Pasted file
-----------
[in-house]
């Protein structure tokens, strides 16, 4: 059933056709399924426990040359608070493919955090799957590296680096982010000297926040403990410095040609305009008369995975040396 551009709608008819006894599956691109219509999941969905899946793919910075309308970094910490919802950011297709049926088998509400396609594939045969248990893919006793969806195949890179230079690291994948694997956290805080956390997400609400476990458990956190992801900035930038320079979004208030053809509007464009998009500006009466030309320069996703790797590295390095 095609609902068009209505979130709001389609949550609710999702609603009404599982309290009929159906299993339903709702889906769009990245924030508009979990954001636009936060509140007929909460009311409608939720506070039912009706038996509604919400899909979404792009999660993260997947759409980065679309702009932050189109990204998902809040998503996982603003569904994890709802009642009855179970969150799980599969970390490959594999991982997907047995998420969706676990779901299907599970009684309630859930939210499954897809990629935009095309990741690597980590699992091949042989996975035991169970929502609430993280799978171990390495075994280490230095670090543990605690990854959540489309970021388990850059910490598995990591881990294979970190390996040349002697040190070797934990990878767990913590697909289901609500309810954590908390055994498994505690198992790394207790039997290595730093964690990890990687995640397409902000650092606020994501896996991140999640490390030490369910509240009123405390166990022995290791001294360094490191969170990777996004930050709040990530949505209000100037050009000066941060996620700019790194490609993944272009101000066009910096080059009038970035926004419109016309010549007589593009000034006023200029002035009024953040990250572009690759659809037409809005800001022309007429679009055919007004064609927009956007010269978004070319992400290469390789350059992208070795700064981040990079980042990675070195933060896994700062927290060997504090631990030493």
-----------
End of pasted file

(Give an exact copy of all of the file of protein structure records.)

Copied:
[in-house]
């Protein structure tokens, strides 16, 4: 059933056709399924426990040359608070493919955090799957590296680096982010000297926040403990410095040609305009008369995975040396 551009709608008819006894599956691109219509999941969905899946793919910075309308970094910490919802950011297709049926088998509400396609594939045969248990893919006793969806195949890179230079690291994948694997956290805080956390997400609400476990458990956190992801900035930038320079979004208030053809509007464009998009500006009466030309320069996703790797590295390095 095609609902068009209505979130709001389609949550609710999702609603009404599982309290009929159906299993339903709702889906769009990245924030508009979990954001636009936060509140007929909460009311409608939720506070039912009706038996509604919400899909979404792009999660993260997947759409980065679309702009932050189109990204998902809040998503996982603003569904994890709802009642009855179970969150799980599969970390490959594999991982997907047995998420969706676990779901299907599970009684309630859930939210499954897809990629935009095309990741690597980590699992091949042989996975035991169970929502609430993280799978171990390495075994280490230095670090543990605690990854959540489309970021388990850059910490598995990591881990294979970190390996040349002697040190070797934990990878767990913590697909289901609500309810954590908390055994498994505690198992790394207790039997290595730093964690990890990687995640397409902000650092606020994501896996991140999640490390030490369910509240009123405390166990022995290791001294360094490191969170990777996004930050709040990530949505209000100037050009000066941060996620700019790194490609993944272009101000066009910096080059009038970035926004419109016309010549007589593009000034006023200029002035009024953040990250572009690759659809037409809005800001022309007429679009055919007004064609927009956007010269978004070319992400290469390789350059992208070795700064981040990079980042990675070195933060896994700062927290060997504090631990030493």